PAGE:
Here’s another “blended family” from the 1881 Canadian census:
Peter Doyle, with wife Elizabeth Moran (daughter of James Moran and Margaret Jamieson), and six children (transcription by ancestry.ca; with original image [LAC] here):
When I first looked at this return, I mistakenly assumed that all six children were the offspring of Peter and Elizabeth. An all too common assumption which sometimes turns out to be utterly faulty, as already mentioned here. And when I found Elizabeth Moran in the 1871 census, still unmarried and still living with her family (her widowed mother Margaret Jamieson and her siblings Thomas and Henrietta Moran) in Huntley township, I suspected that I might have to look a bit further into the available sources. Of course, the recorded ages of the above children might be off by several years (for 19th-century census returns, you should probably be prepared to potentially add or subtract about five years or so from the recorded birth year), but still: I had to wonder about the apparent discrepancy.
The chance discovery of a marriage record in the parish register for St. Michael’s, Corkery helped to clear things up: on 12 January 1868, Peter Doyle, “farmer, widower of the parish of Perth,” married Catherine O’Brien, daughter of Patrick O’Brien and Ann Dowling of the mission/parish of Huntley. Of course, I could not yet be sure that this was the same Peter Doyle, since the record doesn’t name his parents (which I knew from other sources to be Thomas Doyle and Mary Kelly), but since I knew that Peter Doyle farmed in Drummond township, South Lanark, the mention of the “parish of Perth” looked promising.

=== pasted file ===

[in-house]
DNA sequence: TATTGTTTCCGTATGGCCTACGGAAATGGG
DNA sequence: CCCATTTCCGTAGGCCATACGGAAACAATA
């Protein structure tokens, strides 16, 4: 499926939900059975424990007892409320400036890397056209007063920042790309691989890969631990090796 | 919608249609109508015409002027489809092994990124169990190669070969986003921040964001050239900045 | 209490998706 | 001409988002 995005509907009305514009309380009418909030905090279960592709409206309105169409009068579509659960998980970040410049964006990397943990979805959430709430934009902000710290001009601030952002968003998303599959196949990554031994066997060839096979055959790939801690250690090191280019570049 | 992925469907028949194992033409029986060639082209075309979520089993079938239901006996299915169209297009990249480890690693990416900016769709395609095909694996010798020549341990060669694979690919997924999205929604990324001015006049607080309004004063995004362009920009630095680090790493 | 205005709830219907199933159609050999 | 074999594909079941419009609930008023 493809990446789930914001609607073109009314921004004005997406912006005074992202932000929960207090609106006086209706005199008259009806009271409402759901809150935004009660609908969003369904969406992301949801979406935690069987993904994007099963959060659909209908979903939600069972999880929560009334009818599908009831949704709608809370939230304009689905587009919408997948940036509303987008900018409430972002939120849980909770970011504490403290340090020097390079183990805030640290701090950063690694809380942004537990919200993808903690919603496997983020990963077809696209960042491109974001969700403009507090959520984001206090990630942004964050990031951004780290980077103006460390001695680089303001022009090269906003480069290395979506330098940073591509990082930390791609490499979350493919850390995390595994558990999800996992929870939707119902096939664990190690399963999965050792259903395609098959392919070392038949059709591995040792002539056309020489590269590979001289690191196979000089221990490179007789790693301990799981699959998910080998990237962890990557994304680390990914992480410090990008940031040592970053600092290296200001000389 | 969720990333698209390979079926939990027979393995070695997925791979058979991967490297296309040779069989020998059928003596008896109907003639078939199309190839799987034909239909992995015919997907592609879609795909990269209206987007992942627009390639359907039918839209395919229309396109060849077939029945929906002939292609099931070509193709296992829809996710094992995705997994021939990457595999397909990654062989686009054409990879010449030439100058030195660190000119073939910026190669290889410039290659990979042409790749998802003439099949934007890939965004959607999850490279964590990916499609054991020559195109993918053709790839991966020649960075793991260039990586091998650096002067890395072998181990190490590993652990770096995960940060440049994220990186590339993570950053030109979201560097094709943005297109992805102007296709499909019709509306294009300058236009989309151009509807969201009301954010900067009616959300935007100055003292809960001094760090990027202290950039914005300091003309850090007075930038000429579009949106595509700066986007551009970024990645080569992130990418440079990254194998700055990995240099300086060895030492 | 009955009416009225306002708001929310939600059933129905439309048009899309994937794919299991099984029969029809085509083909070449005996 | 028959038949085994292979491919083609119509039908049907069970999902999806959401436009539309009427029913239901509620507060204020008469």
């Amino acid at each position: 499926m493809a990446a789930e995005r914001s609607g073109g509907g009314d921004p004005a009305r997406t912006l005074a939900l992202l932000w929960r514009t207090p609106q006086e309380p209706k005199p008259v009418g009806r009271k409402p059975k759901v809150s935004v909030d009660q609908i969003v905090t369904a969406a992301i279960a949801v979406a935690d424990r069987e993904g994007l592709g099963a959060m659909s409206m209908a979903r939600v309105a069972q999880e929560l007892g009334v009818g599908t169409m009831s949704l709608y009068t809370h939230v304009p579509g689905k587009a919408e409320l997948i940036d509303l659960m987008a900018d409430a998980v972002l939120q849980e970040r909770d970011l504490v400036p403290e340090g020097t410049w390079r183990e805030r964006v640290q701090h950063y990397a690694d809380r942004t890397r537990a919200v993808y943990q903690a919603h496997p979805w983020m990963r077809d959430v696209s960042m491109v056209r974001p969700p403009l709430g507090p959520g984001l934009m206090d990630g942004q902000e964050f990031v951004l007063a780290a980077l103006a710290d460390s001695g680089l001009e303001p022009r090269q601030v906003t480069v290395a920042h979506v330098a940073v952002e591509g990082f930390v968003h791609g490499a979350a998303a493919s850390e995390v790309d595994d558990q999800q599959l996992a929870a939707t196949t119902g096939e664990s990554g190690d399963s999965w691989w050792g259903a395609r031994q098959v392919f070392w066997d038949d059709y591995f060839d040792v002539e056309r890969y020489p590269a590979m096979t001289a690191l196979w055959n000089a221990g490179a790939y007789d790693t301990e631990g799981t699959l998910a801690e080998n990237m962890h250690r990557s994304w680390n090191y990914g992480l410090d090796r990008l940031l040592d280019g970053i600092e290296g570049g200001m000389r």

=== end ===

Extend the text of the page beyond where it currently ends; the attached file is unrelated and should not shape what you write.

Now that I had the name Catherine O’Brien as a potential earlier wife of Peter Doyle, husband of Elizabeth Moran, I did a search of the Ontario, Canada Marriages, 1801-1926 database at ancestry.ca. Using the Old Search interface (I almost never use ancestry’s New Search, since I’ve found that the Old Search allows for more flexibility), I came up with two marriages in Lanark Co. for surname Doyle (I left the first name blank), with father given as Peter Doyle and mother given as Catherine O’Brien:
On 31 July 1893, Mary Ann Doyle, daughter of Peter Doyle and Catherine O’Brien, married James Sargent, son of Matthew Sargent and Mary Jane Papin; and on 22 July 1907, Catherine Doyle, daughter of Peter Doyle and Catherine Obrian, married Joseph Primeau, son of Louis Primeau and Philomene Gilbert, with John Doyle of Perth and stepsister Lilly Doyle of Drummond (daughter of Peter and Elizabeth Moran) serving as witnesses. These marriage records confirmed that this was indeed the same Peter Doyle.